George Lucas Educational Foundation
Professional Learning

What’s Your Teacher Reputation?

Finding out how students and colleagues perceive you is the first step to presenting your ideal self.

November 29, 2018

I recently collaborated with a leadership coach in my efforts to be more effective in my new position as director of a charter school. One of the first things she did was ask me to describe my brand. “My what?” I responded. She explained that a brand is what you’re known for and how people perceive you.

I hadn’t really considered this before. Because I hesitated in my response, she had me ask my colleagues, and even family and friends, to describe me with one word. I was pleased by some of the responses, while other responses led me to vow to make changes so that how I perceived myself was more aligned to what I presented to others.

In our teaching, we project our brand to our students every day. Teachers are often described by students with one word—as being a teacher who is tough, strict, easy, or nice. We garner a reputation based on how we present ourselves and the learning, how we interact with students, and how we manage our classrooms. New teachers discover right away that if they present a brand of “relaxed” or “easygoing,” managing student behavior can sometimes become problematic.

Survey Students and Colleagues

We are sometimes surprised to discover how students perceive us. What do you do if you’re not satisfied with the way you’re perceived by others—students or colleagues? How might you address this? The initial step in this self-exploration journey is to identify the reputation you currently have.

Asking all students directly may not give you the answer you want because of your supervisory role with them—some may give the answer they think you want to hear. Consider creating an anonymous survey that asks some questions about the class routines and curriculum, and include a couple questions about yourself.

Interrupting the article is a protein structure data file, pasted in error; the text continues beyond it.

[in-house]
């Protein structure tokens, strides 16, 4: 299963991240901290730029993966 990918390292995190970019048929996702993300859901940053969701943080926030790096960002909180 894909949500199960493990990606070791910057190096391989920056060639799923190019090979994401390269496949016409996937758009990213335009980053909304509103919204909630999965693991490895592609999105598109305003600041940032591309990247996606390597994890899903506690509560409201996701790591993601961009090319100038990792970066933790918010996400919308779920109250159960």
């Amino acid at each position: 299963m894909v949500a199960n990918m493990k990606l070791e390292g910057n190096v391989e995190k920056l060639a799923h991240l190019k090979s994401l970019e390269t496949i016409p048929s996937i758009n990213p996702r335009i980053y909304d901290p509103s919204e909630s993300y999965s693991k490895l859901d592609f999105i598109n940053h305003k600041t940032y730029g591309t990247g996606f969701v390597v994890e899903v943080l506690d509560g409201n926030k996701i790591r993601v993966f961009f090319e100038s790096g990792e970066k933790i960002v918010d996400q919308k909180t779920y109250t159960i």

You can also ask or survey selected students who you think will be totally honest with you. Also ask your colleagues and overseeing administrator to describe you with one word. Scary as this may be, you’ll want as many responses as you can get in order to be able to make a valid analysis.

Set Personal Growth Goals

When I looked at the results from my informal surveying of others, patterns emerged and I realized that some people’s perceptions of me were starkly different from how I perceived myself. I realized that only a few people—family and friends—knew me well enough to identify my true brand. I made the determination that I needed to take some steps to convey who I truly am to the staff and faculty who I support. So how do I get that message out?

Find people who you consider to have the type of reputation you want and model what they do. These could be master teachers on your campus or in your district. Be active in networking at meetings and conferences, and stay in touch with those people that have the qualities you’re seeking. Find a mentor. Also, participate online and read educational articles, magazines, and books. Authors and bloggers are usually very willing to collaborate with you.

Be consistent in living up to your reputation. It’s easy to fall back into old habits, so changing actions and behaviors is a continual effort. If you want to be known as the teacher that inspires learning, you know that you have to up your game with relevant material and provide realistic reasons for students to learn and be engaged.

Share your self-description in your introductions, syllabus, and elevator speeches, and strive to live up to it. Remember that you’re not what degrees you have, nor your position or title. Think about what others experience in your presence and the results of your influence. As the saying goes, people may forget your words but not how you made them feel.  

Engage your colleagues in helping you change how others perceive you. Ask them to help you be true to your ideal, and if you’re out of alignment, ask that they gently remind you of your goal. If you tend to gravitate toward making critical comments but want to make constructive ones during faculty meetings, for example, ask that colleague who knows you well to give you a little nudge as a reminder.

Be reflective and frequently evaluate your progress on changing your reputation. Every week, ask yourself, “How did I show up? In what ways did I represent my ideal self?”

In his book Seven Habits of Highly Effective People, Steven Covey asks that his readers consider that they have finished their lives and are privileged to witness their own funeral and eulogy. What will your friends, coworkers, supervisors, and students say about your teaching and your leadership? What do you want them to say? If the answers to those two questions differ, it’s never too late to work on aligning the two.

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